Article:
Analysis: There isn’t much to debate here. New York will keep these five players on the roster, and Andrew McCutchen will get the start over Brett Gardner in left field. Gardner could play an important role as a late-game defender or base-runner for as long as the Yankees stay alive in the postseason, but he’s not likely to get very many starts.

Starting Pitchers (4): J.A. Happ, Luis Severino, Masahiro Tanaka, CC Sabathia
Analysis: Aaron Boone has a tough decision on his hands to determine the starting pitcher in this game. Ultimately, I’d put my money on J.A. Happ, who is far and away the team's most reliable starter right now. Moreover, Happ fired six innings of one-run ball in Oakland earlier this month. With the way New York relies on their bullpen, their starter probably won’t win the game, but he can lose it by imploding. Severino and Tanaka are much more prone to game-losing blow-ups than Happ. Expect Happ to go between three and five innings before handing it over to the bullpen.
Photo Credit: NESN.com
Bullpen (7): Stephen Tarpley, Johnathan Holder, Chad Green, David Robertson, Zach Britton, Dellin Betances, Aroldis Chapman
Analysis: Six of these spots are locks, with the lone debatable choice being that of Stephen Tarpley. Tarpley emerged as a valuable piece of the Yankees bullpen in September, throwing eight scoreless innings in his last nine games. Tarpley also gives the team another left-handed option along with Zach Britton and Aroldis Chapman. Against an Oakland team that features left-handed slugger Matt Olson, Tarpley could be called on at some point.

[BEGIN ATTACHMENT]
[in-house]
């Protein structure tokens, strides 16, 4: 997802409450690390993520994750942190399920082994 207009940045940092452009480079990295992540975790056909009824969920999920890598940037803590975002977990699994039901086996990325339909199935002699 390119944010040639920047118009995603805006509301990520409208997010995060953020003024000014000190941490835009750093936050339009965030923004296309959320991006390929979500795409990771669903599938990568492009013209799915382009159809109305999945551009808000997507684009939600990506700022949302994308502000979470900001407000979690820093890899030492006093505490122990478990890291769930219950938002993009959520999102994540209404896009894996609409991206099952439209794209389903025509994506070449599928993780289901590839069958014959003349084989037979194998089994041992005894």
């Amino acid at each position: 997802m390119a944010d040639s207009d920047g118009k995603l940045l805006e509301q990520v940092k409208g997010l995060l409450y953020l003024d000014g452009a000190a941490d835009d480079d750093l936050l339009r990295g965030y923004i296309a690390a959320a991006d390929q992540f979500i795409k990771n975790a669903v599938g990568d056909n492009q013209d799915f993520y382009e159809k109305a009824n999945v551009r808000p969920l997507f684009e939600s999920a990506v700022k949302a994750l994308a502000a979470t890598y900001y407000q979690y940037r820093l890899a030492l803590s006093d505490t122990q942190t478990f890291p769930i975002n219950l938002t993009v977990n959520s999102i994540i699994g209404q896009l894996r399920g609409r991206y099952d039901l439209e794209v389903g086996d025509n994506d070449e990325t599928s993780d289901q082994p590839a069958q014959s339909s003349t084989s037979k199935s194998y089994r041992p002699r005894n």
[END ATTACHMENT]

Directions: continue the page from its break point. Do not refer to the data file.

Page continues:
Photo Credit: Paul J. Bereswill
Final Spot (1): Tyler Wade over Lance Lynn/Sonny Gray
Analysis: Ultimately, I think the Yankees are going to feel that the speed and defensive versatility Tyler Wade offers is too valuable to ignore in a one-game setting. It wouldn’t shock me if they decided to keep a long reliever, but the team has plenty of other arms to navigate through this game. Lance Lynn probably has a slight upper hand if they keep a 12th pitcher, but Sonny Gray will also be in the discussion, thanks to a 2.60 ERA in 17.1 relief innings.

Predicted Lineup:
1. Andrew McCutchen-LF
2. Aaron Judge-RF
3. Aaron Hicks-CF
4. Giancarlo Stanton-DH
5. Luke Voit-1B
6. Didi Gregorius-SS
7. Miguel Andujar-3B
8. Gary Sanchez-C
9. Gleyber Torres-2B
SP: J.A. Happ
Analysis: This lineup has so many moving pieces, and the only true locks are probably McCutchen and Judge in the one and two spots. Hicks has been batting third lately, and has reached base seven out of nine times against potential Oakland starter Mike Fiers. I think Voit has a slight edge over Gregorius for the five spot simply because of how hot he is right now. Putting Andujar at seven is not an easy decision, but all year it has seemed like Aaron Boone prefers to keep Andujar and Torres at the bottom of the order whenever possible. Ultimately, it wouldn't shock me if this lineup is wrong in four or five of the slots. This lineup is ridiculously deep and interchangeable.

Article by: Jake Graziano